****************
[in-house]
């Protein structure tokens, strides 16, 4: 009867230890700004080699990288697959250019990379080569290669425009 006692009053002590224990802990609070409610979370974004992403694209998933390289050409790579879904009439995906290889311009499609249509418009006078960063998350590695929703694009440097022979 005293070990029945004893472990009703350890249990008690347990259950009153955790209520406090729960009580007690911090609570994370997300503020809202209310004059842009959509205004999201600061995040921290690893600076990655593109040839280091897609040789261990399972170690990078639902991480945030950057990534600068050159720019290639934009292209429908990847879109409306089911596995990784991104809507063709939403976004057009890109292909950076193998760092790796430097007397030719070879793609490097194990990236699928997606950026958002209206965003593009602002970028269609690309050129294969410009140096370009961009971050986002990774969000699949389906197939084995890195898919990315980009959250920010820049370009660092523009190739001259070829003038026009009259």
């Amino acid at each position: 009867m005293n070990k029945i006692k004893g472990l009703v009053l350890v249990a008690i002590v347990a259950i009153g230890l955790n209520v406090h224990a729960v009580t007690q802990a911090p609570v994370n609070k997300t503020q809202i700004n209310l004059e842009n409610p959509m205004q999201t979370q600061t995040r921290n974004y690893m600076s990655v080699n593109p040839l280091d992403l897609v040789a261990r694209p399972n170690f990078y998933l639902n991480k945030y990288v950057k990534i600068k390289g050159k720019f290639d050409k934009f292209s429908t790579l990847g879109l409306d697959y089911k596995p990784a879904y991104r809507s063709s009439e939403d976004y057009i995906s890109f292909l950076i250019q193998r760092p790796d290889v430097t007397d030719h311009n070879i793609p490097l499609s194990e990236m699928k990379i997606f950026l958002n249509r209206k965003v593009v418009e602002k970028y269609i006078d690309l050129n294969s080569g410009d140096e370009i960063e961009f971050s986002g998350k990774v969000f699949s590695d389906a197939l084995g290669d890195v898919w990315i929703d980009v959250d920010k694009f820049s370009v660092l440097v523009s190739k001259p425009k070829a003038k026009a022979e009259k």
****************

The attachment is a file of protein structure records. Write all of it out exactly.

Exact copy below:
[in-house]
């Protein structure tokens, strides 16, 4: 009867230890700004080699990288697959250019990379080569290669425009 006692009053002590224990802990609070409610979370974004992403694209998933390289050409790579879904009439995906290889311009499609249509418009006078960063998350590695929703694009440097022979 005293070990029945004893472990009703350890249990008690347990259950009153955790209520406090729960009580007690911090609570994370997300503020809202209310004059842009959509205004999201600061995040921290690893600076990655593109040839280091897609040789261990399972170690990078639902991480945030950057990534600068050159720019290639934009292209429908990847879109409306089911596995990784991104809507063709939403976004057009890109292909950076193998760092790796430097007397030719070879793609490097194990990236699928997606950026958002209206965003593009602002970028269609690309050129294969410009140096370009961009971050986002990774969000699949389906197939084995890195898919990315980009959250920010820049370009660092523009190739001259070829003038026009009259």
């Amino acid at each position: 009867m005293n070990k029945i006692k004893g472990l009703v009053l350890v249990a008690i002590v347990a259950i009153g230890l955790n209520v406090h224990a729960v009580t007690q802990a911090p609570v994370n609070k997300t503020q809202i700004n209310l004059e842009n409610p959509m205004q999201t979370q600061t995040r921290n974004y690893m600076s990655v080699n593109p040839l280091d992403l897609v040789a261990r694209p399972n170690f990078y998933l639902n991480k945030y990288v950057k990534i600068k390289g050159k720019f290639d050409k934009f292209s429908t790579l990847g879109l409306d697959y089911k596995p990784a879904y991104r809507s063709s009439e939403d976004y057009i995906s890109f292909l950076i250019q193998r760092p790796d290889v430097t007397d030719h311009n070879i793609p490097l499609s194990e990236m699928k990379i997606f950026l958002n249509r209206k965003v593009v418009e602002k970028y269609i006078d690309l050129n294969s080569g410009d140096e370009i960063e961009f971050s986002g998350k990774v969000f699949s590695d389906a197939l084995g290669d890195v898919w990315i929703d980009v959250d920010k694009f820049s370009v660092l440097v523009s190739k001259p425009k070829a003038k026009a022979e009259k």